Anyway, here’s the recipe I was trying to make:

Serves 10

300g marshmallows
200 mls milk
200g biscuits
50g butter
500g cream cheese
150 mls

Line a 23cm tin. Make a biscuit base from 200grams biscuit and 50grams butter.

Melt 300grams of marshmallows in 200mls of milk stirring regularly over a very low heat. Once the marshmallows have fully melted, cool the mix. Mine separated a little at this point.

Melting marshmallows in milk as a first step to a cheesecake

Put most of a bag of defrosted frozen fruit on your biscuit base, reserving some fruit and juice to make a coulis to serve.

Frozen berries on hobnob biscuit base

My original recipe now calls for you to beat 500 grams of cream cheese with a teaspoon of vanilla essence, and whip 150mls of cream. Because that was two separate bowls, I decided not to let the Kenwood do the whipping, which was probably a mistake. Whilst I can whip 150 mls of cream by hand, it does make a bit of a mess of the kitchen. The texture of the final cheesecake shows clearly that the cheese wasn’t beaten enough to fully incorporate with the marshmallow mix.

Adding cream cheese to the cooled, rubbery, separated marshmallow mix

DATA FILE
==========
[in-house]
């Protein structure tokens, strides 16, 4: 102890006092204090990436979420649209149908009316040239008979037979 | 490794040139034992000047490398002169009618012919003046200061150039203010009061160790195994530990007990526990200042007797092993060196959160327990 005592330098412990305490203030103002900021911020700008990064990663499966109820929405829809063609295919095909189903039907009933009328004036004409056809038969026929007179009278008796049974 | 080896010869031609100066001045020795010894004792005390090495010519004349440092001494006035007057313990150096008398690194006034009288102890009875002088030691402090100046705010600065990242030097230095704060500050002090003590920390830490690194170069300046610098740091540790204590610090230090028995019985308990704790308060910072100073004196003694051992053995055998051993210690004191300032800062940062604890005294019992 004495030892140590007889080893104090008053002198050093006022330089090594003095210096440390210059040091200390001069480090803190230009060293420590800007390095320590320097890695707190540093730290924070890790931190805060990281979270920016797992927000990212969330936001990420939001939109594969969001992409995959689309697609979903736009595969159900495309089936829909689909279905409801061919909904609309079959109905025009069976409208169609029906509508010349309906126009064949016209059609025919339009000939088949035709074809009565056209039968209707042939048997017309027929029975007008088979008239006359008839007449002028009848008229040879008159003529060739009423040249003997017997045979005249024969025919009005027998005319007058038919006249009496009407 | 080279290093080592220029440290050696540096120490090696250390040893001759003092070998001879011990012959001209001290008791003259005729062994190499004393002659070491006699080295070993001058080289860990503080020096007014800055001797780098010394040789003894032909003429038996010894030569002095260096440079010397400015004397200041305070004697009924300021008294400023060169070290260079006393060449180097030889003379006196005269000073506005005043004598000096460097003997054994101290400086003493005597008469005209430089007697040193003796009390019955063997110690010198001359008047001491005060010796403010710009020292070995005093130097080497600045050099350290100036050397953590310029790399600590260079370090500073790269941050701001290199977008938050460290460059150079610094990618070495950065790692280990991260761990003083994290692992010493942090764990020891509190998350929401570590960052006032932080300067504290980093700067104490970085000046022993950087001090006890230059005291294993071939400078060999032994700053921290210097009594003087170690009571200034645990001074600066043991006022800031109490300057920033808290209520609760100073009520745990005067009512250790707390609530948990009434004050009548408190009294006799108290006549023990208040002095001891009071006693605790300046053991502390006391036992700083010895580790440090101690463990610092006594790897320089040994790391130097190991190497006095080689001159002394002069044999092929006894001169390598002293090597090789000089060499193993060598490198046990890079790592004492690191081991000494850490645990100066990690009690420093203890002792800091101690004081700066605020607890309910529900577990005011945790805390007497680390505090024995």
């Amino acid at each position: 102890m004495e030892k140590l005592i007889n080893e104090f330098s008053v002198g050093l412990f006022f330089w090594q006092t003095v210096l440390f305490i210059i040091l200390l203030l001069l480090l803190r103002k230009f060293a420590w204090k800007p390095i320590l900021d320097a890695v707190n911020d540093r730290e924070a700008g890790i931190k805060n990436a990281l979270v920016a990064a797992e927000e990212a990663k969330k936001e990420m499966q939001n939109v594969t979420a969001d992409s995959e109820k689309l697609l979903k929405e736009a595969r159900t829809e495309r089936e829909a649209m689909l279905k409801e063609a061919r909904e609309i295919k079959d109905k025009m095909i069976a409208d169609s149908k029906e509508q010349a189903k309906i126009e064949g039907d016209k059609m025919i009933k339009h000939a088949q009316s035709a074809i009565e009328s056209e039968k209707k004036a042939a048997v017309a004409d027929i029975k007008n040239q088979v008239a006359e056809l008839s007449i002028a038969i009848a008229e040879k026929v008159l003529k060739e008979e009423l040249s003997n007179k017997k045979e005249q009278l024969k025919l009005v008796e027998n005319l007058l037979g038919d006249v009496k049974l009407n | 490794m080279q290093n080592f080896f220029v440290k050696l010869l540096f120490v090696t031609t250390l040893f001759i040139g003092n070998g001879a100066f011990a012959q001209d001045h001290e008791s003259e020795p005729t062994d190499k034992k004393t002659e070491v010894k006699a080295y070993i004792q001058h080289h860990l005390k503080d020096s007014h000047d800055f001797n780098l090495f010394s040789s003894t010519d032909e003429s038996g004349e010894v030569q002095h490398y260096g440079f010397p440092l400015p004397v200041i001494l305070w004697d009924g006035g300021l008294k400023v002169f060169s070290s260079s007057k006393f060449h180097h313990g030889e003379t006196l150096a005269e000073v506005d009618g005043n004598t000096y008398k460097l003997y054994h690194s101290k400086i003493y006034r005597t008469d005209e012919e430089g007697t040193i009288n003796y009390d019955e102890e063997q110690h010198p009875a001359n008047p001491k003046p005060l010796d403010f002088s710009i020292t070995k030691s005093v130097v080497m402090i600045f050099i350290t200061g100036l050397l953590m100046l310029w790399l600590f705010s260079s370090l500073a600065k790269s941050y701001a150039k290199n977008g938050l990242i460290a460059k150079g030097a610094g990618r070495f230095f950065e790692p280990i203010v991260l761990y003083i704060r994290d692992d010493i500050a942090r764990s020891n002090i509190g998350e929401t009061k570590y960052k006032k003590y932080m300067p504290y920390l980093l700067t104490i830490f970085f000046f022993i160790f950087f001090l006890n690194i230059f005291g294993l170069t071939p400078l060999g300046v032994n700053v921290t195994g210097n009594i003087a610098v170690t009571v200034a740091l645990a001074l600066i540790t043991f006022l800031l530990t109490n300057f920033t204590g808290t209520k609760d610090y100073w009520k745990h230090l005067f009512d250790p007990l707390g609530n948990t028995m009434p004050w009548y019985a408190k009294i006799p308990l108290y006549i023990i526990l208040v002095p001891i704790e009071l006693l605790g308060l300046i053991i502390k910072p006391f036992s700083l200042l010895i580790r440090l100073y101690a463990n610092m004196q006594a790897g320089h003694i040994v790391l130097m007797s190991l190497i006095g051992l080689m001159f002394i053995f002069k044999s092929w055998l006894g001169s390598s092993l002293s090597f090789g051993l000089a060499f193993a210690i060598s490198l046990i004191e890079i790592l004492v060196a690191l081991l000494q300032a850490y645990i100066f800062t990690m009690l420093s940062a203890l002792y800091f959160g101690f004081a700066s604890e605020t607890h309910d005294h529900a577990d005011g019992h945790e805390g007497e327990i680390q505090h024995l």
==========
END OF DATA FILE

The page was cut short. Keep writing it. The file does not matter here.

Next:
Some recipes get you to microwave the cream cheese a bit to check it properly integrates.

Because of the sugar in the biscuit base and the marshmallows, there’s no need for any more in the fruit.

Final assembly. Didn't beat cheese enough so slightly unfortunate texture / appearance

Pudding club: sticky toffee pudding

I last made this some years ago, when Simon Hopkinson’s cookery programme was on TV. But it seems I didn’t write about it at the time, so here’s a quick post to put things right.

I made it exactly as per this BBC recipe.

It’s a truly delicious recipe – as you’d expect for something that includes over a pint of cream and most of a block of butter, along with a variety of interesting types of sugar, one of which I’d never used till the recipe sent me hunting for it.

The recipe says “serves 4″ but even someone as sceptical of serving sizes as I am would think this recipe comfortably feeds 6.

Sticky toffee pudding for tomorrow's pudding club. Two toffee sauces for assembly.

The other reason this one sticks in the mind is that two years ago when I made it and photographed it and put it on Flickr, some wazzocky company took me to task for using the phrase “pudding club” in the description because they thought they owned it. Fools!